In New Zealand, but especially now in California, we have met a lot of people curious about our trip (probably mostly about how far we'll make it...) and our blog. And since we promised at least half of them that we'll start writing in English soon, here we are now, writing our first English blog post.
About three weeks ago we arrived in Los Angeles and spent some relaxed days at our Warmshowers host Richard's place, exploring Los Angeles by bicycle and again catching up with Resal, Martin, Noah and this time Agnes as well. We've seen each other more frequently in the last few months than in the years before in Germany, time to change that! After some bike part shopping and maintenance we chose the easy way out of LA and took the commuter train, which took us right into the outskirts of the Mojave desert, one of the windiest places we've been to so far. The omnipresent windmills should have been a warning to us. It took us another three days to get started from there: a bike map that hadn't arrived at the post office as planned, a forgotten something by Laura that forced us to turn back after fighting the strong headwinds for more than an hour, a spontaneous invitation to camp in his backyard by a fellow cyclist and so on.
The next days meant a lot of headwinds and even more climbing, we were heading towards the Sierra. Phone coverage became scarse, shops and towns even more so. But the more remote the places we went, the more curious and communicative the people. We were offered a soda, a chat and a free museum tour by an older couple guarding the local one-room-museum in a tiny village in the Californian backcountry, while we were just riding by the museum on a hot afternoon. One night - after desperately looking for hours for some public land to set up the tent - we were saved by a local farmer who let us camp on his ranch, only to return minutes later with some bottles of energy drinks for us. The generous offer of bacon and eggs the next morning we were too polite to accept – but spent an entire morning regretting our good manners. We even got a lift in a pick-up up a windy hill one day, which saved us at least 3 hours of head winds.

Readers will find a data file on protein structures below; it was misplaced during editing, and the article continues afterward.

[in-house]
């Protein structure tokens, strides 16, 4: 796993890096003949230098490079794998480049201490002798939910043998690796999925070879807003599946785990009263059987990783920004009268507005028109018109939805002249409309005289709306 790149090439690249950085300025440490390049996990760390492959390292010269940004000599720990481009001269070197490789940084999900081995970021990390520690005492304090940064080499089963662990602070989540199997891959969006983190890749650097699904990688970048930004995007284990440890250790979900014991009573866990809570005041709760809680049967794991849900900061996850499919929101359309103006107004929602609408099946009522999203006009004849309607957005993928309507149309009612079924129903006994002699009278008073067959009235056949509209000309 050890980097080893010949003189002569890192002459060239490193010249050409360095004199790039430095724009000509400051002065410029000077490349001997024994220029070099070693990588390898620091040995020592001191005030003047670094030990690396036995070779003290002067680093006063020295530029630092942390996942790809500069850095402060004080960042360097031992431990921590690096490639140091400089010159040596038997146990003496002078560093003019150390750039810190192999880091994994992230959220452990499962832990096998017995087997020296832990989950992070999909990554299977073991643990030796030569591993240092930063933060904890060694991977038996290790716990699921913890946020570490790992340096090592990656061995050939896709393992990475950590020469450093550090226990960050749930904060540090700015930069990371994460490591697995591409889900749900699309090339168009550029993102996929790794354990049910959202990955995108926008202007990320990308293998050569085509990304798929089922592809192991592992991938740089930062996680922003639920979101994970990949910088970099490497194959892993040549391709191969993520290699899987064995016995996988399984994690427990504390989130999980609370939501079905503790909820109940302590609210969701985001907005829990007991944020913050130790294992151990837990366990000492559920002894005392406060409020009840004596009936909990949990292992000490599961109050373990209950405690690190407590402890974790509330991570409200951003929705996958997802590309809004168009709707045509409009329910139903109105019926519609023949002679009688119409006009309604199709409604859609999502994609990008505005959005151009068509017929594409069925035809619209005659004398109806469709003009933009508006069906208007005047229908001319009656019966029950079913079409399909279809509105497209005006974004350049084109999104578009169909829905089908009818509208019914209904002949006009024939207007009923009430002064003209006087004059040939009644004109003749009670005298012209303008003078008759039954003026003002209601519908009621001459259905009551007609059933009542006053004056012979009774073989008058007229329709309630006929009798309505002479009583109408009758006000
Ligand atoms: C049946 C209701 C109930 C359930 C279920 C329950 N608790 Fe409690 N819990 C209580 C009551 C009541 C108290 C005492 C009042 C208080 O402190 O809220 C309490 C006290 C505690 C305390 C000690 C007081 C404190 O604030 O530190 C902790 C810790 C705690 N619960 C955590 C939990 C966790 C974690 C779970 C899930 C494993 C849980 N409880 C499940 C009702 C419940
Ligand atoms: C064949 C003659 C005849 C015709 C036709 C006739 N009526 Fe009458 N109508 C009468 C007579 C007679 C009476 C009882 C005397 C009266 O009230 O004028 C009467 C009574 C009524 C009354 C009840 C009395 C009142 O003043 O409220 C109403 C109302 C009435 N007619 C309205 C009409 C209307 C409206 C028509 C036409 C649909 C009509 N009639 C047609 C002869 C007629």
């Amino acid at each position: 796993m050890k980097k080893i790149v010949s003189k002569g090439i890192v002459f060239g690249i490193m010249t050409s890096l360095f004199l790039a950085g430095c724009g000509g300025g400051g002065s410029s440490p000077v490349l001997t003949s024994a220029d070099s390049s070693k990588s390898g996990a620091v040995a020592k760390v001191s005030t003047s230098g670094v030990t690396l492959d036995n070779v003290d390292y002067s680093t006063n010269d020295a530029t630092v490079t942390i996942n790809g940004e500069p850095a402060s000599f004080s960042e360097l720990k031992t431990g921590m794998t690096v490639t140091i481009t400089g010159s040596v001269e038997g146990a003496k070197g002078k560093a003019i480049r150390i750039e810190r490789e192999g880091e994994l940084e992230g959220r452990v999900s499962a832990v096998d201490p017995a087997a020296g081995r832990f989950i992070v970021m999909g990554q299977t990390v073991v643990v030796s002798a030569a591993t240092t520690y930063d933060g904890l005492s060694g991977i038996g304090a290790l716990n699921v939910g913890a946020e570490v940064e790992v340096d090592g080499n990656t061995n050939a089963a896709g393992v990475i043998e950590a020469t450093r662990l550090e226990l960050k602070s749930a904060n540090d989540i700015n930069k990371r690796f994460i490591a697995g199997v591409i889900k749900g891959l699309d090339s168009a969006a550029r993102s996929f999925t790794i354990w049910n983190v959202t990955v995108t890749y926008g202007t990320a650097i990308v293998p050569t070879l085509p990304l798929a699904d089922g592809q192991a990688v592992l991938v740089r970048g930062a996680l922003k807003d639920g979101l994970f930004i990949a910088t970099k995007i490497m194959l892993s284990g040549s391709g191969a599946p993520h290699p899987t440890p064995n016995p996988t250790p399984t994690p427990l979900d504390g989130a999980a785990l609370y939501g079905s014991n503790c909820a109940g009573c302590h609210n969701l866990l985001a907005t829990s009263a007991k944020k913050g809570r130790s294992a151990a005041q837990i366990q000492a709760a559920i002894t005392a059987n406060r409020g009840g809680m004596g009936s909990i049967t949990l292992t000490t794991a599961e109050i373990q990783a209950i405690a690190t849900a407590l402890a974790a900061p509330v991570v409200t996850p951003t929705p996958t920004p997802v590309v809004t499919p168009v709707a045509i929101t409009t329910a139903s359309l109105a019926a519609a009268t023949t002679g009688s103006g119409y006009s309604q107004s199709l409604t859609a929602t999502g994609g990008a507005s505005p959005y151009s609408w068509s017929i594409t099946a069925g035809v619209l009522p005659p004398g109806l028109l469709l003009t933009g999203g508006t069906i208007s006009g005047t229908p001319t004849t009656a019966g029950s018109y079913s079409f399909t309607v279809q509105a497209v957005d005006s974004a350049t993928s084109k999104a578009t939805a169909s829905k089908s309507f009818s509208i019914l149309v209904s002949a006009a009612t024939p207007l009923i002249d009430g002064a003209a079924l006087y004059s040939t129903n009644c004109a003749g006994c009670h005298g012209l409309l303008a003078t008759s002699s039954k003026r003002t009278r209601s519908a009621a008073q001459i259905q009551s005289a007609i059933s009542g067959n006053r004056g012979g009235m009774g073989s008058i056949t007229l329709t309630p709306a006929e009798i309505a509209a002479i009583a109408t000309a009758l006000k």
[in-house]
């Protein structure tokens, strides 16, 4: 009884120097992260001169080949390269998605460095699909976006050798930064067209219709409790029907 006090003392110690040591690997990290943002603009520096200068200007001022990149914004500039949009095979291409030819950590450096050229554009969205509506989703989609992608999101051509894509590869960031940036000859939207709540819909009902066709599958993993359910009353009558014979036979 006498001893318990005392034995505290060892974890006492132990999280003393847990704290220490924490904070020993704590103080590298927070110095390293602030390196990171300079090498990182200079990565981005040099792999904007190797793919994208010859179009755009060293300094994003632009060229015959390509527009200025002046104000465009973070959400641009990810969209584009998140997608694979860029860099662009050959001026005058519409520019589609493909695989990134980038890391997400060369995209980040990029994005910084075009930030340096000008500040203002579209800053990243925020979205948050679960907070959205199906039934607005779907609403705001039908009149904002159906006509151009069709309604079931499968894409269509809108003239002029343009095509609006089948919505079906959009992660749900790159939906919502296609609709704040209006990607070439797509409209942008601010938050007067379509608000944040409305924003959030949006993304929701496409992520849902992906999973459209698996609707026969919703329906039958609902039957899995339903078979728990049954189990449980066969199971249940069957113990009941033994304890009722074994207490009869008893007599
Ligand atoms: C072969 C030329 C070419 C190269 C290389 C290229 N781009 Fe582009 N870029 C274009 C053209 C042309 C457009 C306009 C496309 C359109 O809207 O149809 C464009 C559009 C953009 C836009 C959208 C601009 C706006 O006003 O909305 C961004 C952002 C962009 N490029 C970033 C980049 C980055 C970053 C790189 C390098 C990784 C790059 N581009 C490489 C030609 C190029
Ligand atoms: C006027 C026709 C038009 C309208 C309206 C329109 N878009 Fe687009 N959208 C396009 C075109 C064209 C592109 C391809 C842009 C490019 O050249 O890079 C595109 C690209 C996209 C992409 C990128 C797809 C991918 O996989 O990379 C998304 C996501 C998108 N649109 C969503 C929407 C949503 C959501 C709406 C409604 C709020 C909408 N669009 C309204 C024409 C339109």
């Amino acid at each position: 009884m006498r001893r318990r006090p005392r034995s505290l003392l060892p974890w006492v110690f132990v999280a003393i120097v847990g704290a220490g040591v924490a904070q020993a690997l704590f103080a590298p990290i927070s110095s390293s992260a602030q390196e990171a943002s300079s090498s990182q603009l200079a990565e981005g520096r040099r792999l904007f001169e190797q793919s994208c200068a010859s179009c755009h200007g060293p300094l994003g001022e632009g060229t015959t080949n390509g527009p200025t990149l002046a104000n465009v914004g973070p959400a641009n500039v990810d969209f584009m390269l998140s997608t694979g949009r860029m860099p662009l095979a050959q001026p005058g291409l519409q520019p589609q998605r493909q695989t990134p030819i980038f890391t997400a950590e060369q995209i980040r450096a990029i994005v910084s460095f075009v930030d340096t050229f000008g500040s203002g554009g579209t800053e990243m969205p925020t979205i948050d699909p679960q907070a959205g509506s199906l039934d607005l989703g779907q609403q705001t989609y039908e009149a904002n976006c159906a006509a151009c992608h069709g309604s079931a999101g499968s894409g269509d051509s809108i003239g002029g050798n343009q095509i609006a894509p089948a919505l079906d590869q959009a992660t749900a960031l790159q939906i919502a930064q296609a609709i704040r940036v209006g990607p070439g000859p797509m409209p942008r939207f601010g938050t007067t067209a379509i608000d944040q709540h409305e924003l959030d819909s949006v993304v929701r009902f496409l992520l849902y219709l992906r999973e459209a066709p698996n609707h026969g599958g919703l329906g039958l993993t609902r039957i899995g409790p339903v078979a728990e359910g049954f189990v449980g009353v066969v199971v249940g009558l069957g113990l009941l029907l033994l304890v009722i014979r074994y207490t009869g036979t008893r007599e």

At least a couple of times a day we're approached by strangers who're curious about our trip. That way we meet people from all walks of life and get a small insight into life in the Californian backcountry. We love this aspect of bicycle touring, it's something we missed when cycling in South East Asia. While we were also very exposed to our environment, a deeper understanding of each other was very often prevented by the language barrier.
As we were getting into bear country, we started hanging all our food bags from a tree every night. The first tries were pretty entertaining to everyone around us, but we're slowly getting the hang of it. After a few days cycling the winds seized, but the heat quickly turned out to be our new enemy: temperatures should soon climb up to 48,5°C in the sun. At that point we got off of our bikes, laid under the only tree we could find in the desert and didn't move for 2 hours. Even in Cambodia it hadn't been that hot. Reaching the first gas station after the desert stretch on that day, we bought 3 liters of soda and drank them instantly. It took us 2 days to recover, but now we're back on track and on our way to Sequoia National Park to see General Sherman, the world's largest tree.